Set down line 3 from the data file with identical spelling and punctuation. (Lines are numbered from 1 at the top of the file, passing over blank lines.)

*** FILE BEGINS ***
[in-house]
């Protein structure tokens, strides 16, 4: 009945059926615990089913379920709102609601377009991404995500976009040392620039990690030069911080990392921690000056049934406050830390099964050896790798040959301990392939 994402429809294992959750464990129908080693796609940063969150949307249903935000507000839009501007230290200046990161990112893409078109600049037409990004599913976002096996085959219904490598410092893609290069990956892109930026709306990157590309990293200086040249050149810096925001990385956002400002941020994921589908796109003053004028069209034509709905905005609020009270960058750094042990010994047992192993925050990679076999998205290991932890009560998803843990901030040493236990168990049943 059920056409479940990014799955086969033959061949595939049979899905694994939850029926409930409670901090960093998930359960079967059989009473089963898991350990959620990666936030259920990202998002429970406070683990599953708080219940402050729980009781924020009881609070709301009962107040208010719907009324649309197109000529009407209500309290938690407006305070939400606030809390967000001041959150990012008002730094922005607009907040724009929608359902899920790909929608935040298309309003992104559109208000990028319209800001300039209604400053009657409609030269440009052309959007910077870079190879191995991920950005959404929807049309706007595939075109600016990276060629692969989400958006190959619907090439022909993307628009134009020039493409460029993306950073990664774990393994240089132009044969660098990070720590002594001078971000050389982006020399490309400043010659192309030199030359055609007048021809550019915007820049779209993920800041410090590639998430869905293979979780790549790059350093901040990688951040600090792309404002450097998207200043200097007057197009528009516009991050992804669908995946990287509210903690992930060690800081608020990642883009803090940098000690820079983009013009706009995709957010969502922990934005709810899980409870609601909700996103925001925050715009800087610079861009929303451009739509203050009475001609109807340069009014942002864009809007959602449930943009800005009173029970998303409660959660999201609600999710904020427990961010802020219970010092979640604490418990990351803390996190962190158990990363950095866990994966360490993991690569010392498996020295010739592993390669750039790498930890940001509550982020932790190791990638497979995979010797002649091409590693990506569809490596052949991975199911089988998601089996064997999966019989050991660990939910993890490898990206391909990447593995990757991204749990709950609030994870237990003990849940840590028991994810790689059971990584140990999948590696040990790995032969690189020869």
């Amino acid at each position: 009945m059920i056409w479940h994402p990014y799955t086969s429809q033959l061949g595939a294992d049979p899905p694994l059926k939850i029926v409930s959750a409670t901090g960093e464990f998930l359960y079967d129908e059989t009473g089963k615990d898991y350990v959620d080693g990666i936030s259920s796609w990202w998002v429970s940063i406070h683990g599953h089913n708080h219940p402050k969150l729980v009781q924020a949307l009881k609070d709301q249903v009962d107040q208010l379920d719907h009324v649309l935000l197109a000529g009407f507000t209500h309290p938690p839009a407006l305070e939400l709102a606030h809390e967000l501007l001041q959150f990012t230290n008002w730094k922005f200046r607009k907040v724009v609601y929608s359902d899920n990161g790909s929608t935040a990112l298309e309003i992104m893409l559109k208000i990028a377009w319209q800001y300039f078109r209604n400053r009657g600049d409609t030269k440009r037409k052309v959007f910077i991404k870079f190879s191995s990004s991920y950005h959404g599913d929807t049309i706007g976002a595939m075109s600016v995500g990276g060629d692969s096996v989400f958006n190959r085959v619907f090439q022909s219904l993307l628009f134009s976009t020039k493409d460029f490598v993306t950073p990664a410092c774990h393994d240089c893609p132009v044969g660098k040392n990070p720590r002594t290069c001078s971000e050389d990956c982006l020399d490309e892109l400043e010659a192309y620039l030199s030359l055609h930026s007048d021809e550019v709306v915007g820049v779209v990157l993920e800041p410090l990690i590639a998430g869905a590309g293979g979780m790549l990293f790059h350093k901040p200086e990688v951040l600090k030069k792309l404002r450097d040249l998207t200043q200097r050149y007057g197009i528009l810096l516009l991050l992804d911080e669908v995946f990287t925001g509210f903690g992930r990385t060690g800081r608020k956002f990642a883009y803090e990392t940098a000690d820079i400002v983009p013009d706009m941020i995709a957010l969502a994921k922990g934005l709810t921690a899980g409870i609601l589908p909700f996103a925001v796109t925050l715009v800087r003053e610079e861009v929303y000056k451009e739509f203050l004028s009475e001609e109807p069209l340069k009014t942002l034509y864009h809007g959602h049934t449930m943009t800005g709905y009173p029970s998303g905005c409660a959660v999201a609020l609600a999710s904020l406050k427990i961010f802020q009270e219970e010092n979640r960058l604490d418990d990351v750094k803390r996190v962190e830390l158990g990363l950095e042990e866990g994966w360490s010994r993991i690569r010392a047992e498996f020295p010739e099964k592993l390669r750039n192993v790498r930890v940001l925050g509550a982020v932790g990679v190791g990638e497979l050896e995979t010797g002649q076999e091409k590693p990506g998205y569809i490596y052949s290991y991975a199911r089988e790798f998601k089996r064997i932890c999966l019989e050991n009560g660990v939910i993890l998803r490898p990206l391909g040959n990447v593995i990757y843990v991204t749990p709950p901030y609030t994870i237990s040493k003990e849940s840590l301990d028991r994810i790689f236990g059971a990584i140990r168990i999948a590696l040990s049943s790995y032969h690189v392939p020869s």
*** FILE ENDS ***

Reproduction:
């Amino acid at each position: 009945m059920i056409w479940h994402p990014y799955t086969s429809q033959l061949g595939a294992d049979p899905p694994l059926k939850i029926v409930s959750a409670t901090g960093e464990f998930l359960y079967d129908e059989t009473g089963k615990d898991y350990v959620d080693g990666i936030s259920s796609w990202w998002v429970s940063i406070h683990g599953h089913n708080h219940p402050k969150l729980v009781q924020a949307l009881k609070d709301q249903v009962d107040q208010l379920d719907h009324v649309l935000l197109a000529g009407f507000t209500h309290p938690p839009a407006l305070e939400l709102a606030h809390e967000l501007l001041q959150f990012t230290n008002w730094k922005f200046r607009k907040v724009v609601y929608s359902d899920n990161g790909s929608t935040a990112l298309e309003i992104m893409l559109k208000i990028a377009w319209q800001y300039f078109r209604n400053r009657g600049d409609t030269k440009r037409k052309v959007f910077i991404k870079f190879s191995s990004s991920y950005h959404g599913d929807t049309i706007g976002a595939m075109s600016v995500g990276g060629d692969s096996v989400f958006n190959r085959v619907f090439q022909s219904l993307l628009f134009s976009t020039k493409d460029f490598v993306t950073p990664a410092c774990h393994d240089c893609p132009v044969g660098k040392n990070p720590r002594t290069c001078s971000e050389d990956c982006l020399d490309e892109l400043e010659a192309y620039l030199s030359l055609h930026s007048d021809e550019v709306v915007g820049v779209v990157l993920e800041p410090l990690i590639a998430g869905a590309g293979g979780m790549l990293f790059h350093k901040p200086e990688v951040l600090k030069k792309l404002r450097d040249l998207t200043q200097r050149y007057g197009i528009l810096l516009l991050l992804d911080e669908v995946f990287t925001g509210f903690g992930r990385t060690g800081r608020k956002f990642a883009y803090e990392t940098a000690d820079i400002v983009p013009d706009m941020i995709a957010l969502a994921k922990g934005l709810t921690a899980g409870i609601l589908p909700f996103a925001v796109t925050l715009v800087r003053e610079e861009v929303y000056k451009e739509f203050l004028s009475e001609e109807p069209l340069k009014t942002l034509y864009h809007g959602h049934t449930m943009t800005g709905y009173p029970s998303g905005c409660a959660v999201a609020l609600a999710s904020l406050k427990i961010f802020q009270e219970e010092n979640r960058l604490d418990d990351v750094k803390r996190v962190e830390l158990g990363l950095e042990e866990g994966w360490s010994r993991i690569r010392a047992e498996f020295p010739e099964k592993l390669r750039n192993v790498r930890v940001l925050g509550a982020v932790g990679v190791g990638e497979l050896e995979t010797g002649q076999e091409k590693p990506g998205y569809i490596y052949s290991y991975a199911r089988e790798f998601k089996r064997i932890c999966l019989e050991n009560g660990v939910i993890l998803r490898p990206l391909g040959n990447v593995i990757y843990v991204t749990p709950p901030y609030t994870i237990s040493k003990e849940s840590l301990d028991r994810i790689f236990g059971a990584i140990r168990i999948a590696l040990s049943s790995y032969h690189v392939p020869s």